Symphony Nos 3&4
- Is Discontinued By Manufacturer : いいえ
- 製品サイズ : 16.41 x 14.81 x 0.99 cm; 96.1 g
- メーカー : Naxos American
- EAN : 0636943922729
- オリジナル盤発売日 : 2006
- SPARSコード : DDD
- レーベル : Naxos American
- ASIN : B000EBEGZK
- ディスク枚数 : 1
Harris's Folk Song Symphony, his fourth, is an odd work, hardly a symphony in our usual use of the word. It was first performed in 1940 and is more of a cantata--it's a set of choral and orchestral arrangements of familiar songs, including "The Streets of Laredo," "When Johnny Comes Marching Home," "He's Gone Away," and a Negro spiritual or two. There's nothing particularly deep about it, but it's good entertainment. And Marin Alsop leads the Colorado forces with energy and what seems like true excitement. The briefer Third Symphony is a meatier work: it builds with suspense for its first half (it lasts about 18 minutes), has a fine fugue which features some exciting brass playing, and is concise and dramatic. Alsop gets intense playing from the orchestra. A very interesting piece, well played. --Robert Levine
Strongly influenced by his native Oklahoma, Roy Harris studied in Paris with Nadia Boulanger, returning to America to establish himself as one of the leading composers of his generation. The backbone of his output is the series of thirteen symphonies, whi
The folk song symphony is amusing. It reminds me of Copland's old american songs that I used to love many moons ago. It's more sophisticated and interesting than Copland's songs, but I prefer solo to massed voices.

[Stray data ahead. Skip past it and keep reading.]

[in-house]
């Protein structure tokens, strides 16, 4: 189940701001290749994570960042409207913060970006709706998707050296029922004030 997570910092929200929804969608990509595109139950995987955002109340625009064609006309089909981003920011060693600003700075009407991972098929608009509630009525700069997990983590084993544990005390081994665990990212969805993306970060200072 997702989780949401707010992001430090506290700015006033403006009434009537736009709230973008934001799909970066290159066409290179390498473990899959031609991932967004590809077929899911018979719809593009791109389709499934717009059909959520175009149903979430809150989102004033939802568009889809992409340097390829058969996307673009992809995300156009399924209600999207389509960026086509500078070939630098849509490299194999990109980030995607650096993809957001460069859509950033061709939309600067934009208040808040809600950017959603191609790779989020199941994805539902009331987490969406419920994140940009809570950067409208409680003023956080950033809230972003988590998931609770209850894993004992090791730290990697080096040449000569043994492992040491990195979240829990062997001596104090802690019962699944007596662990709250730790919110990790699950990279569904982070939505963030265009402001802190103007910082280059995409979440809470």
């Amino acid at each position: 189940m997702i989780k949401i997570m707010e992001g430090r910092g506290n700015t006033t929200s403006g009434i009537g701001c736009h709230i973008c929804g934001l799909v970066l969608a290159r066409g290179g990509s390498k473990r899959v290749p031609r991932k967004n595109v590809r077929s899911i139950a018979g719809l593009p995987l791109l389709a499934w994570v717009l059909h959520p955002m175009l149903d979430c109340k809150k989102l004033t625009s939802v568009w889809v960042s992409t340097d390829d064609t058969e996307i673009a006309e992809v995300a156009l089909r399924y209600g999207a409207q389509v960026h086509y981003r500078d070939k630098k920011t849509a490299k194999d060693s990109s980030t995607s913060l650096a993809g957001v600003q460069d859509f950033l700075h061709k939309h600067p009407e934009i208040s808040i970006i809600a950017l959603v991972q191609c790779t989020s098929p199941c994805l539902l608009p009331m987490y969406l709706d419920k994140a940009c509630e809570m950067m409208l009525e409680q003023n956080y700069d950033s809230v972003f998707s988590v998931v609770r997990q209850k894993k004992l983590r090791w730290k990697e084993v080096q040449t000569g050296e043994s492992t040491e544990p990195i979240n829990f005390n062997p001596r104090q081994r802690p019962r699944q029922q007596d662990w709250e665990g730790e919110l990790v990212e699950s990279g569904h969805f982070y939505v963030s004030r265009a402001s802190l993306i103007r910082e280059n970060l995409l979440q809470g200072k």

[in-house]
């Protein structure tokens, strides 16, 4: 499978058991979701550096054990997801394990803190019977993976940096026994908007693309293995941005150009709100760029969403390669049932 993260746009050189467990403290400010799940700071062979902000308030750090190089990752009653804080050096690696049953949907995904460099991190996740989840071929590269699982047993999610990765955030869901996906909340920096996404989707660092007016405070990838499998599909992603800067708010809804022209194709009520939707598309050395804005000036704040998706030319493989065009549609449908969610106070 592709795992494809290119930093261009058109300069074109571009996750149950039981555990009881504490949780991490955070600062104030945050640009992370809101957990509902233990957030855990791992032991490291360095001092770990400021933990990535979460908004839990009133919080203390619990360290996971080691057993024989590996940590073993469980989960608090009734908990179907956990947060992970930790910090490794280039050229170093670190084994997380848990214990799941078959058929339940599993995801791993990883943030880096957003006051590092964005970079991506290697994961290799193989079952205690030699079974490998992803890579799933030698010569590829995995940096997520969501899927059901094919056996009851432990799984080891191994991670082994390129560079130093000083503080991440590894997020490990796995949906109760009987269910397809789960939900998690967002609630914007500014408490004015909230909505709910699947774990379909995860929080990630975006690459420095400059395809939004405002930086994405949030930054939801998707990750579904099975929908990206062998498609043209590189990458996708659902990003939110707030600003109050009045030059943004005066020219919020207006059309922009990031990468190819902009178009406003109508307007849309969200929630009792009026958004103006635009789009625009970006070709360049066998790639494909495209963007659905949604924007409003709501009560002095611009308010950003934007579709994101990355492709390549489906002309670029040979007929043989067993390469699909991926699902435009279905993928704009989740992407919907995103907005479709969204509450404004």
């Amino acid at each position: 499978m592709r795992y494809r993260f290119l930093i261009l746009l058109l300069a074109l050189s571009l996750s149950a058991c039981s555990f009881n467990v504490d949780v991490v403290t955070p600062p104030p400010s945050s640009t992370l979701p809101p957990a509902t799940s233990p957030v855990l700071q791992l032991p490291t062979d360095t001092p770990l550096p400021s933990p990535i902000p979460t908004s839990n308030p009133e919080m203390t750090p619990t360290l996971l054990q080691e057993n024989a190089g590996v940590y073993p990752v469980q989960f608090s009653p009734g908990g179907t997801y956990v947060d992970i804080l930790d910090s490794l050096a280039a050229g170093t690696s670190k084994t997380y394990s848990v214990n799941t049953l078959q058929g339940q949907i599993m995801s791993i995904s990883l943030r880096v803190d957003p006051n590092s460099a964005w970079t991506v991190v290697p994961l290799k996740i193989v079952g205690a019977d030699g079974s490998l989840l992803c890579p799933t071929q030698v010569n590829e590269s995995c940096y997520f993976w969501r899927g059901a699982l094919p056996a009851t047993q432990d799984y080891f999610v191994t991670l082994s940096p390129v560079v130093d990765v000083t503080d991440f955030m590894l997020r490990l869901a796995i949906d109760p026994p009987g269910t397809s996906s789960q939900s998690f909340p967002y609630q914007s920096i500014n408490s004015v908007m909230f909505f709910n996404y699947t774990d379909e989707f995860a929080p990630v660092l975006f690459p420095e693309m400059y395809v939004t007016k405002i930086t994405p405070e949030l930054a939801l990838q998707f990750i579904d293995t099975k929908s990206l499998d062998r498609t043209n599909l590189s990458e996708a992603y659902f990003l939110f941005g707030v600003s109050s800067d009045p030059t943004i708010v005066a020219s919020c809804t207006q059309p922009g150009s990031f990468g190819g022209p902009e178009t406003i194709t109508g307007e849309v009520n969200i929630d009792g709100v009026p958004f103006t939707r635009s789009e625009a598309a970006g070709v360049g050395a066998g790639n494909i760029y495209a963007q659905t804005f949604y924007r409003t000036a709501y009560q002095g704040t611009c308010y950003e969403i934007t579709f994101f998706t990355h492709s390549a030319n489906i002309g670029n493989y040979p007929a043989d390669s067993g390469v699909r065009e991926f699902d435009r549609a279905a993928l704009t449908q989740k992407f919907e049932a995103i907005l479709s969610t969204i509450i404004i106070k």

Yes, there is clarity of playing from the Colorado Symphony Orchestra, and this version very probably benefits from more advanced recording techniques than the Bernstein, but, if pressed - and it would be ideal to have everything - I have to say, in this particular instance, I am less concerned with the recording being an exemplar of sound recording technology, than I might be were it a Baroque concerto.
It simply lacks the necessary emotional commitment, which is all the more puzzling as Alsop studied under Bernstein. I have read a favourable review of this recording which states that Alsop 'lets the music speak for itself'. For those who think this way it is worth remembering that there is no such thing as self-interpreting music - all music has to be interpreted, that's why we have different versions by different conductors. With the Colorado Orchestra we are sitting in a gently-swaying mock stagecoach on a film set, with an imitation backdrop going past on an unrelenting scenery roller. Whatever the other version's age and imperfections, with Bernstein we are riding out on top, in the real American air, with the exhilaration of the real risks taken and the real passions felt.
However, for all my disappointment with the 3rd symphony, I was delighted with Alsop's reading of the 4th. The contrast is amazing - Alsop directs the Colorado Chorus and Symphony Orchestra with great aplomb, the singing is strong and the instrumental support is very refined and powerful throughout. The CD is worth buying for the 4th symphony alone.
My enjoyment of the 'Folk Song Symphony' wasn't affected by my having heard it before, and I really did enjoy it. Musically it is no match for the 3rd Symphony (in spite of being over twice as long), but perhaps it will grow on me. The singing by the Colorado Symphony Chorus is vigorous, with the words crystal clear. The tunes are all familiar and accessible.
This is a generally good CD, and good value for money, but merits only three stars because of the somewhat lacklustre rendition of one of my favourite symphonies.